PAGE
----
Many in the legal profession have likely heard something about artificial intelligence (AI) by now. But in this nascent stage of a game-changing technology, most lawyers (along with lots of other professionals) are just starting to explore how AI can benefit them and their firms.
The immediate value of AI is the automation of complex tasks so that they’re done more efficiently and with better results every time. While the skills and specializations of practicing law are hard-learned and of high value, there are aspects to running a legal function that are ripe for what AI can do. Procurement, an ongoing challenge for general counsels (GCs), is one of those.
Most large corporations already work with the best-known law firms; it takes excellent legal support to get to that level of growth. But a company’s go-to firm may not be the best solution for every business need. With the burdensome process of scoping new requirements, creating and issuing RFPs, then finding and sourcing new providers, it’s often easier just to stick with incumbents, even if they may not be the best match for a new requirement or type of project. This is where AI can really make an impact.
At Globality, we’re applying AI to upend the traditional method of sourcing legal and other B2B services, providing an alternative approach that quickly matches GCs to the best service providers at the right price for every project.
For example, Luther Rechtsanwaltsgesellschaft mbH, one of the ten largest law firms in Germany, is well positioned to help international enterprises that want to enter or acquire in the German market. That’s expertise that home-country firms just wouldn’t have. Luther traditionally spent large amounts of time responding to cumbersome RFPs, but Globality’s AI-based solution helps potential customers find the firm more easily; Luther is able to present a legal framework that first helps clients better understand what services they need and then engage accordingly with clients it can truly help. This saves the client and the provider time, frustration, and expense.
Axis Law Chambers in Pakistan offers another great example. Given its location, Axis finds that many clients aren’t sure of the regulatory regime when entering the region. Through the Globality platform, GCs seeking legal assistance in Pakistan can be matched to Axis to take advantage of its specialized expertise. That’s particularly useful for getting insider know-how on things like how long it takes to process an application or the timeline for a court process in Pakistan. Because the Globality platform helps Axis share information with the client throughout the entire process, its clients never feel blindsided or unprepared when obstacles crop up.
There are multiple levels of value for GCs in the Globality approach. First, identifying the best outside counsel for any particular engagement is much faster and more efficient. With specificity, thoroughness, and quality of information about the pool of available providers—wherever they may be in the world—GCs can far more quickly and efficiently source the right help while eliminating the costly and onerous RFP process.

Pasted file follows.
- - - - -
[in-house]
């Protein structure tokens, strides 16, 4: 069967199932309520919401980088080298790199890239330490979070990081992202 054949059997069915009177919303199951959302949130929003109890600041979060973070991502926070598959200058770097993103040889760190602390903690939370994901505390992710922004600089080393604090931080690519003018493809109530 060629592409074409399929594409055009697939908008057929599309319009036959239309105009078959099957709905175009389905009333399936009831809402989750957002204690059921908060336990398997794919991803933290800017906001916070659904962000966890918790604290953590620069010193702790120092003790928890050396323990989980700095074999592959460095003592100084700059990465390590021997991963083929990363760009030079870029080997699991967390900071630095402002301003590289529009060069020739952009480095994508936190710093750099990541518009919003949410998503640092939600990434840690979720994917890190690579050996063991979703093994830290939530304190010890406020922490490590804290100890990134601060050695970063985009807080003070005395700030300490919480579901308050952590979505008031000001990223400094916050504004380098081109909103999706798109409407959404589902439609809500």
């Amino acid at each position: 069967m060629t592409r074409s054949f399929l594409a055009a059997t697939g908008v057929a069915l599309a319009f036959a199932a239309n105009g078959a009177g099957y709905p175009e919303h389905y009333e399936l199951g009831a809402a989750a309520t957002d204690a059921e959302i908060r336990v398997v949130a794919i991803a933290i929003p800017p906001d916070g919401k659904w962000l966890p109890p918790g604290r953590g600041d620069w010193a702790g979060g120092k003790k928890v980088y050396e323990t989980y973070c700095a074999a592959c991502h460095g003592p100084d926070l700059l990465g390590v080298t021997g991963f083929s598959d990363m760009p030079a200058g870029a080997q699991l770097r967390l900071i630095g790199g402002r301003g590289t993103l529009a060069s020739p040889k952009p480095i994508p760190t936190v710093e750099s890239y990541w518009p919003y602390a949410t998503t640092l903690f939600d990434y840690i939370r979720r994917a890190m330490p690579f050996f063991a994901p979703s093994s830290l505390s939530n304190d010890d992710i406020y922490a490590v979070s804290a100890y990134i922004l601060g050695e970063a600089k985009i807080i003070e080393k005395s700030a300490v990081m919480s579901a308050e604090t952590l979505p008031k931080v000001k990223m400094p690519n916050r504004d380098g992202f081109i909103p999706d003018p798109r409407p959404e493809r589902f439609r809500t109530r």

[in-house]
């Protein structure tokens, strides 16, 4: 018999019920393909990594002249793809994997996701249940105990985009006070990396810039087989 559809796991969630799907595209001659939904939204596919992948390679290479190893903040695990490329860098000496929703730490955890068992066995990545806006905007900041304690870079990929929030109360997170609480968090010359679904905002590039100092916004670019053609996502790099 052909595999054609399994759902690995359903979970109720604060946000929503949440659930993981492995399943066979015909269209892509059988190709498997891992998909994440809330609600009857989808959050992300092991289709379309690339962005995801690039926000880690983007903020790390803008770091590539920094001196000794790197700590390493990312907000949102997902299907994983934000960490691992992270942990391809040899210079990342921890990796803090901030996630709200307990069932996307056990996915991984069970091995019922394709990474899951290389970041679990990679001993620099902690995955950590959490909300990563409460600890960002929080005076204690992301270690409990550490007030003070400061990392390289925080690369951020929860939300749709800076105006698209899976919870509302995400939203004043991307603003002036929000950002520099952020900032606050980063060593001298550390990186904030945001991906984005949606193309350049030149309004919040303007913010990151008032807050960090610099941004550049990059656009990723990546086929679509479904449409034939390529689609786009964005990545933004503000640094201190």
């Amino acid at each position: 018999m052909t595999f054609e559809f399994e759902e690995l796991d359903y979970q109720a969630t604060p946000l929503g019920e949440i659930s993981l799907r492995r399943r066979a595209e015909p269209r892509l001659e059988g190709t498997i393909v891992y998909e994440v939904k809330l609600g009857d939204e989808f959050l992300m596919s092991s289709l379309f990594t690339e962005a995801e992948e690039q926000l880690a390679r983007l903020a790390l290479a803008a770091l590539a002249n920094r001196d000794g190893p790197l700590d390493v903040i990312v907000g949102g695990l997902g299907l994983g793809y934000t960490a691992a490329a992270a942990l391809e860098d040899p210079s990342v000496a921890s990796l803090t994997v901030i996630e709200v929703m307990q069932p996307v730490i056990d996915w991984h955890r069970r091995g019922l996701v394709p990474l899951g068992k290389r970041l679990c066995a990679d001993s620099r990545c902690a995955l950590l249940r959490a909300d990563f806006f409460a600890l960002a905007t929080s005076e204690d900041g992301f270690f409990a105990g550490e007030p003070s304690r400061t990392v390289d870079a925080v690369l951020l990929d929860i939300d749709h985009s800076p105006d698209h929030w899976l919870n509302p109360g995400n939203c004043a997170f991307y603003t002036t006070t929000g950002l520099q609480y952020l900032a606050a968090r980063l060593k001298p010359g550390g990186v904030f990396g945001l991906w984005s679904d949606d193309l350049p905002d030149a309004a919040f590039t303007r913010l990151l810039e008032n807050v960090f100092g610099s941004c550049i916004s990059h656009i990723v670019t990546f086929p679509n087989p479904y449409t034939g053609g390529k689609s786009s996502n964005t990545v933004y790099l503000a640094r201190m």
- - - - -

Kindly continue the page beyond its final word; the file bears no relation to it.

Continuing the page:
There is also the benefit of saving money on legal fees, because GCs will be able to compare and contrast the best lawyers for a particular engagement and mine data about them to drive down costs. Perhaps most importantly, GCs end up with a better result, because the best lawyer for any given case will be engaged.
This is not to suggest that the large incumbent firms a company currently uses should or will be tossed aside. In fact, as providers, they may in turn make advantageous use of the Globality platform. But one firm cannot excel in everything. Take commercial litigation, for example. In my own prior experience as a GC, my employer was a defendant in commercial litigation. Our first time in court, using our established counsel, we had a hung jury. Upon retrial, with a different, specialized attorney, we won. The attorney was the only differing factor. Any GC with a few years in the role has likely had a similar experience.
The service providers also benefit by saving the effort of responding to RFPs they know they’re unlikely to win because they’re not really the best fit for a requirement. And they’ll be more readily considered for other new opportunities to which they may be matched. It’s a win-win all the way around.
In reality, AI presents a revolutionary opportunity to disrupt the highly traditional domain of legal services, where buyer–provider relationships are often based on years of building trust. While new technology won’t ever negate or replace those relationships, as GCs give considered weight to suggested new providers who match their needs exactly, AI offers the potential to break the mold and improve the playing field for them and providers alike.
Bill Brooks is GM of Legal Sector at Globality.